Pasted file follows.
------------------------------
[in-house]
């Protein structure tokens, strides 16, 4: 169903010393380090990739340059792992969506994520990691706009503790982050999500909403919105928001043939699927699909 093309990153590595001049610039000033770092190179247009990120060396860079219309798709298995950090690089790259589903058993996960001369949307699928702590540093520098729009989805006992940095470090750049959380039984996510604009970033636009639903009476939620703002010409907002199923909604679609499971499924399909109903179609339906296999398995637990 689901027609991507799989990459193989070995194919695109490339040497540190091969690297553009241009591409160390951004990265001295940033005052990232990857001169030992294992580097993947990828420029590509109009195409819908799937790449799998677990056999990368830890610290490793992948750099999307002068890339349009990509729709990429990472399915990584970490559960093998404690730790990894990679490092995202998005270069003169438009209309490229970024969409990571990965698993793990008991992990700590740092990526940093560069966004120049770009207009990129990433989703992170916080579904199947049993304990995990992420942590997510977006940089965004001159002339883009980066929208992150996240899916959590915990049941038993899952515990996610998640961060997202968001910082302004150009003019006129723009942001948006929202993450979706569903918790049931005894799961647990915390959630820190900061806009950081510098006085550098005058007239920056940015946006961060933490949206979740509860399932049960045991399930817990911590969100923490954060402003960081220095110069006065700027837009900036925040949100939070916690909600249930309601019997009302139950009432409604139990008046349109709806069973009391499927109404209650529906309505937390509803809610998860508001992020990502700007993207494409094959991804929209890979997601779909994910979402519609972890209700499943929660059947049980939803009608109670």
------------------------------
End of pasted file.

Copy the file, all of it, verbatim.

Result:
[in-house]
């Protein structure tokens, strides 16, 4: 169903010393380090990739340059792992969506994520990691706009503790982050999500909403919105928001043939699927699909 093309990153590595001049610039000033770092190179247009990120060396860079219309798709298995950090690089790259589903058993996960001369949307699928702590540093520098729009989805006992940095470090750049959380039984996510604009970033636009639903009476939620703002010409907002199923909604679609499971499924399909109903179609339906296999398995637990 689901027609991507799989990459193989070995194919695109490339040497540190091969690297553009241009591409160390951004990265001295940033005052990232990857001169030992294992580097993947990828420029590509109009195409819908799937790449799998677990056999990368830890610290490793992948750099999307002068890339349009990509729709990429990472399915990584970490559960093998404690730790990894990679490092995202998005270069003169438009209309490229970024969409990571990965698993793990008991992990700590740092990526940093560069966004120049770009207009990129990433989703992170916080579904199947049993304990995990992420942590997510977006940089965004001159002339883009980066929208992150996240899916959590915990049941038993899952515990996610998640961060997202968001910082302004150009003019006129723009942001948006929202993450979706569903918790049931005894799961647990915390959630820190900061806009950081510098006085550098005058007239920056940015946006961060933490949206979740509860399932049960045991399930817990911590969100923490954060402003960081220095110069006065700027837009900036925040949100939070916690909600249930309601019997009302139950009432409604139990008046349109709806069973009391499927109404209650529906309505937390509803809610998860508001992020990502700007993207494409094959991804929209890979997601779909994910979402519609972890209700499943929660059947049980939803009608109670």